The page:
The feasibility of using adaptive acquisition techniques to reduce the overall testing time in spherical near-field (SNF) antenna measurements is investigated. The adaptive approach is based on the premise that near-field to far-field (NF-FF) transformation time is small compared to data acquisition time, so that such computations can be done repeatedly while data is being acquired. This allows us to use the transformed FF data to continuously compute and monitor pre-defined decision functions (formed from the antenna specifications most important to the particular AUT) while data is being acquired. We do not proceed with a complete scan of the measurement sphere but effectively allow the probe to follow a directed path under control of an acquisition rule, so that the sampled NF datapoints constitute an acquisition map on the sphere (the geographical allusion being purposeful). SNF data acquisition can be terminated based on decision function values, allowing the smallest amount of data needed to ensure accurate determination of the AUT performance measures. We demonstrate the approach using actual NF data for several decision functions and acquisition rules.

Antenna Diagnostics on Planar Arrays using a 3D Source Reconstruction Technique and Spherical Near-Field Measurements

Authors: Erik Jørgensen, Doren W. Hessy, Peter Meincke, Oscar Borries, Cecilia Cappellin, Jeff Fordhamy
Publication: EuCAP 2012
Copyright Owner: IEEE

In this paper, we apply a recently developed 3D source reconstruction algorithm to perform antenna diagnostics on a planar array configuration. The test case is a planar X-band slot array measured in a spherical near-field facility and two slots were intentionally covered during the measurement campaign to test the performance of the algorithm. These measured data have previously been analyzed in [1] using two different methods for planar back-projection. For the purpose of comparison, results obtained with a planar reconstruction method based on conversion of spherical waves are also presented.

You have requested a Reprint of an IEEE Paper

Copyright 2012 IEEE. Reprinted from EuCAP 2012 Conference.

This material is posted here with permission of the IEEE. Such permission of the IEEE does not in any way imply IEEE endorsement of any of NSI-MI Technologies' products or services. Internal or personal use of this material is permitted. However, permission to reprint/republish this material for advertising or promotional purposes or for creating new collective works for resale or redistribution must be obtained from the IEEE by writing to pubs-permissions@ieee.org.

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Extending Cylindrical Mathematical Absorber Reflection Suppression To Further Reduce Range Scattering Errors

Authors: S.F. Gregson#, A.C. Newell, G.E. Hindman
Publication: The Loughborough Antennas and Propagation Conference 2012
Copyright Owner: IEEE

Recent work in developing a mode orthogonalisation and filtering post processing algorithm for multipath suppression in far-field and planar near-field antenna measurement systems has enabled worthwhile improvements to be obtained from the analogous, but mathematically and computationally distinct, cylindrical analogue. This paper presents an overview of the measurement and novel post-processing algorithm as embodied within the cylindrical mathematical absorber reflection suppression technique as well as comparing and contrasting results obtained from the new post-processing algorithms with previously published data.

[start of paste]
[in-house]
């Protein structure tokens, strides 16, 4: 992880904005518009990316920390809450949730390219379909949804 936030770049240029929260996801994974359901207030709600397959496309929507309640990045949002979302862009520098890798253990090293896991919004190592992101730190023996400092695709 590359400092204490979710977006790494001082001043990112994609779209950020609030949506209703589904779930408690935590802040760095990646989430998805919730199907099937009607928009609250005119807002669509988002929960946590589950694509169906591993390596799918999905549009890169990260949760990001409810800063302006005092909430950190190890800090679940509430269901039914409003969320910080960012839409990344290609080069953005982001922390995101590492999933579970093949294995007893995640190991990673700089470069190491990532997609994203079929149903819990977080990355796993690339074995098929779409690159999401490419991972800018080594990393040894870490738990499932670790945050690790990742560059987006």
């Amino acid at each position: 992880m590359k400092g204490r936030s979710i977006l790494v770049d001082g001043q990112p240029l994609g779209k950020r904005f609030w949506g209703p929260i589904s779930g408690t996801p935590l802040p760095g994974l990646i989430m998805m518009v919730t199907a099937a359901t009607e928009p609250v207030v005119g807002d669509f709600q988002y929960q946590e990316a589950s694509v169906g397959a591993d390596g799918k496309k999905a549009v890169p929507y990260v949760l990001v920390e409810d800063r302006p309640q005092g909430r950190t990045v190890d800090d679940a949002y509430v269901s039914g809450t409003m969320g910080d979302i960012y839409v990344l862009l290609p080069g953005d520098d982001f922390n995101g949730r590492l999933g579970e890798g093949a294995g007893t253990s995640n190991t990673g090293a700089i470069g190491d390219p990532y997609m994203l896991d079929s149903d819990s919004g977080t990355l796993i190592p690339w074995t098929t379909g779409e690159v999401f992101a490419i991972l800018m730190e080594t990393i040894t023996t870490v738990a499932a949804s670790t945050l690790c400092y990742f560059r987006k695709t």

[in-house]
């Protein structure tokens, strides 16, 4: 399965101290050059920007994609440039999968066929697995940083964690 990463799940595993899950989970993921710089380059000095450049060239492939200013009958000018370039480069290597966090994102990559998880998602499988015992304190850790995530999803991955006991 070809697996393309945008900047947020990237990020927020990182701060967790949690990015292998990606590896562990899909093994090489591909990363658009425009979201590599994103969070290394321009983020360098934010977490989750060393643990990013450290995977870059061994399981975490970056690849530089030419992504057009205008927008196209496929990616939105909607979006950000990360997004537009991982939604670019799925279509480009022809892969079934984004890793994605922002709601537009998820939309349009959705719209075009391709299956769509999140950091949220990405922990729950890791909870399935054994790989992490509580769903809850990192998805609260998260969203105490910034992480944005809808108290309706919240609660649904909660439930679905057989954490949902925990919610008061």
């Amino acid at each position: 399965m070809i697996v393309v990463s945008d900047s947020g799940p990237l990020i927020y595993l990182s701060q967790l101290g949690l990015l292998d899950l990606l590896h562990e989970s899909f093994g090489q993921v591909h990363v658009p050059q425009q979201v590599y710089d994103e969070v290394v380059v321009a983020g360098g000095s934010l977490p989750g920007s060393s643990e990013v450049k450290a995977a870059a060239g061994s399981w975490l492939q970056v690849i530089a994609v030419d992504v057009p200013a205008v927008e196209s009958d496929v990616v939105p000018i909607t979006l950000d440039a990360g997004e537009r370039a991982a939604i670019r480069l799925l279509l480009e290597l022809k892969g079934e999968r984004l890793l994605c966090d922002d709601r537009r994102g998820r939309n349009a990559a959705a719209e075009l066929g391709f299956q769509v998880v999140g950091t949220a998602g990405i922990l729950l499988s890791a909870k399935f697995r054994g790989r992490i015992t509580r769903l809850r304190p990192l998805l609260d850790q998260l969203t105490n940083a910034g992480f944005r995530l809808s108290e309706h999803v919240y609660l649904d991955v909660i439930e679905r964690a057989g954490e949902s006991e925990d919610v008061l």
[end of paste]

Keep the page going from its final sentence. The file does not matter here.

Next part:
You have requested a Reprint of an IEEE Paper

Copyright 2012 IEEE. Reprinted from The Loughborough Antennas and Propagation Conference, 2012.

This material is posted here with permission of the IEEE. Such permission of the IEEE does not in any way imply IEEE endorsement of any of NSI-MI Technologies' products or services. Internal or personal use of this material is permitted. However, permission to reprint/republish this material for advertising or promotional purposes or for creating new collective works for resale or redistribution must be obtained from the IEEE by writing to pubs-permissions@ieee.org.

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Imaging of Element Excitations with Spherical Scanning

Authors: Doren W. Hess, Scott T. McBride
Publication: EuCAP 2012
Copyright Owner: IEEE

We review two conventional algorithms for aperture back-projection from spherical near-field data, with the goal of quantifying array-element excitations. The first algorithm produces that portion of the near field that radiates to the far field. The second algorithm divides out the element pattern prior to the transformation, and produces an estimate of the element excitations. We introduce a variation of this element-excitation algorithm that, for some arrays, can improve the fidelity of this conventional estimate. For the array geometries measured and simulated, this new algorithm shows dramatic improvement.

You have requested a Reprint of an IEEE Paper

Copyright 2012 IEEE. Reprinted from EuCAP 2012 Conference.

This material is posted here with permission of the IEEE. Such permission of the IEEE does not in any way imply IEEE endorsement of any of NSI-MI Technologies' products or services. Internal or personal use of this material is permitted. However, permission to reprint/republish this material for advertising or promotional purposes or for creating new collective works for resale or redistribution must be obtained from the IEEE by writing to pubs-permissions@ieee.org.